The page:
Future Floor finish is manufactured by: S.C. Johnson & Sons
                                        Racine, Wi. 53403-2236

For more information on Future and other products go to S.C. Johnson 

On the bottle(1pt 11oz) I'm looking at there are recommendations for
removing Future after every 6-8 applications(on floors).  The recommended
removal method is to use 1 cup ammonia and 1/4 cup Armstrong Floor Cleaner
in 1/2 gallon of cool water.  This amount should make the correct amount for
submerging a typical plastic body to strip.

Seems strange there is no mention of Future on their web site!

The following if from a talk-list...


Future can and should be airbrushed, and can be done so straight from the
bottle without thinning.  This stuff is already much thinner than any paint.
When airbrushing, the desired level of gloss must be built up in thin layers
to prevent puddles and runs. Experiment, and don't put the airbrush too
close to the model as it puddles and runs much quicker than paint.  Using
Future over dark colors, black in particular, you may experience a milky
haze forming. when you see this happening stop at once and let the future
dry completely before adding any more layers. It will go away as the Future
hardens.  For me, this haze has always gone away if allowed to dry. I model
Clinchfield and naturally paint a lot of black cars and have seen this
often.  Dry means a couple days. Others may be able to, but when Future is
dry and has fully hardened I can not scratch it with my finger nail unlike
Testors finishes.

During decaling, you may notice the haze forming around the decal after the
setting solutions have started doing their thing. My advice here is to get
good at positioning decals rapidly and don't panic. This is the moisture
softening the Future.  A Future coated floor will do the same thing if water
is allowed to stand on it for a period of time. Again don't panic when it
starts to turn white and by all means don't touch it either.  Also don't use
excessive amounts of setting agent (that is leave big puddles on the decal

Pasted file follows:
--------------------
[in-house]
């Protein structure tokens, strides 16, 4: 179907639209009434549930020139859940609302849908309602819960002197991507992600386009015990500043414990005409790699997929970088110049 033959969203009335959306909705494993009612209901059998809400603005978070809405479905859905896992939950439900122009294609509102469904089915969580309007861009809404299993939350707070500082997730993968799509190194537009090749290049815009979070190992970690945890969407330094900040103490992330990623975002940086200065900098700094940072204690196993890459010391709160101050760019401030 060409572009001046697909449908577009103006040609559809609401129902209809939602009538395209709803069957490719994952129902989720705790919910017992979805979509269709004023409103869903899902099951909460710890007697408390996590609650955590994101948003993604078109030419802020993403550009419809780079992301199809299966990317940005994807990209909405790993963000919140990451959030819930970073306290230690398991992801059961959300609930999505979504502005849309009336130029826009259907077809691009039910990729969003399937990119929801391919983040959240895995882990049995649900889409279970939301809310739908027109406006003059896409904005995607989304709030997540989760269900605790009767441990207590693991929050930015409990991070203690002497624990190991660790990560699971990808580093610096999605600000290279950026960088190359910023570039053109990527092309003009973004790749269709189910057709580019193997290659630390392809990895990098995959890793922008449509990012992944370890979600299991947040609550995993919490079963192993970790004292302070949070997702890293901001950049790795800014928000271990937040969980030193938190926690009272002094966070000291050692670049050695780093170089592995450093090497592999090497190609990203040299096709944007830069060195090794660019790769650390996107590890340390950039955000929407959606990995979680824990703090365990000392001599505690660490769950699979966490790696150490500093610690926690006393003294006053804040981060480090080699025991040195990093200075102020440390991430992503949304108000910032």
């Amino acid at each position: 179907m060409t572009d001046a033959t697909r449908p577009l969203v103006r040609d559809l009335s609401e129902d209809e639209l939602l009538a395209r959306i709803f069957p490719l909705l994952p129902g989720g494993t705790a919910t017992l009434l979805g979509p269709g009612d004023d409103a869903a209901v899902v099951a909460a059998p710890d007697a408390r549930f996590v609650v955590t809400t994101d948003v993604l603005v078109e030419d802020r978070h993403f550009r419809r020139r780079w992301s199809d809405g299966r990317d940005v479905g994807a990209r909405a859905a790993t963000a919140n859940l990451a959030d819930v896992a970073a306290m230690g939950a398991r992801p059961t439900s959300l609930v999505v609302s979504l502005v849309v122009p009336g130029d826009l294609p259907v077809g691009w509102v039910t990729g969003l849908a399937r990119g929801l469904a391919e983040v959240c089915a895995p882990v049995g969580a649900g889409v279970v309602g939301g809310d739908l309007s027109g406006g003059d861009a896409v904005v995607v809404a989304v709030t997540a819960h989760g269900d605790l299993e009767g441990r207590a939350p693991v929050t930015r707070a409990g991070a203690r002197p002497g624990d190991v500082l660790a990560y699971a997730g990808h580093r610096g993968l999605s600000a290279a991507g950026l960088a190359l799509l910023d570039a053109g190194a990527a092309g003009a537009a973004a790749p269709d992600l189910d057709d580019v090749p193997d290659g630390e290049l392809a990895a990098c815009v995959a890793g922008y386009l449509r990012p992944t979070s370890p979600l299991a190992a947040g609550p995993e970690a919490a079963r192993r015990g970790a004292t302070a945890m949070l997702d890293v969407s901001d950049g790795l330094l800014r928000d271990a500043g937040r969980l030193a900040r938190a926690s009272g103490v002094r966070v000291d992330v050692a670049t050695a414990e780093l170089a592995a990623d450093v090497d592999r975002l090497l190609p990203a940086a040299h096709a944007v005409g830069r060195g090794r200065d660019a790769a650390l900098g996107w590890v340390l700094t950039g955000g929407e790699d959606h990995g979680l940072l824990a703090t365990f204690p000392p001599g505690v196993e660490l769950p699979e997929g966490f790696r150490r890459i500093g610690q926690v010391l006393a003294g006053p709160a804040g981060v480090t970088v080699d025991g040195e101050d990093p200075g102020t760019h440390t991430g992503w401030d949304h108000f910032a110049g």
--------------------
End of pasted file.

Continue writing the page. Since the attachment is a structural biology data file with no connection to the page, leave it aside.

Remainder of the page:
to air dry).  As the agent reacts with the Future, you may get a "fisheye"
in the gloss coat around the decal.

I always coat with future after decals or dry transfers as well.  This gives
the paint and markings a uniform level of gloss on which to apply the flat
finish, eliminating the old problem of the decals/ transfers drying more
flat than the paint.

I hope to be able to attend the fall meet where I have tenatively offered to
demonstrate the technique.  This process is not that difficult or any more
time consuming than solvent type clear coats.  It does take getting used to,
and I recommend practicing on some models you don't mind stripping  if you
goof. It is not a technique for the unskilled and I don't recommend trying
this or any new technique on your latest prize effort.

Personally I will never go back to solvent gloss coats. With Future, there
are no offensive fumes, water clean up, a highly superior finish when
applied correctly, and cheap too!!  The next best finish is probably Floquil
Crystal Coat in my opinion and it is difficult to apply well and is a very
very distant second.

 I recently finished a Southern gondola using this Future technique and a
set of Herald King decals.  I will gladly put this one up to anybodies to
compare finishes with the best.  As close as six inches from the face in all
but the brightest light, at any angle the decals are nearly filmless, and
have the same flatness as the paint

Give it as shot, and if any of you have more questions please ask.

Mike Baskette

S.A. McCall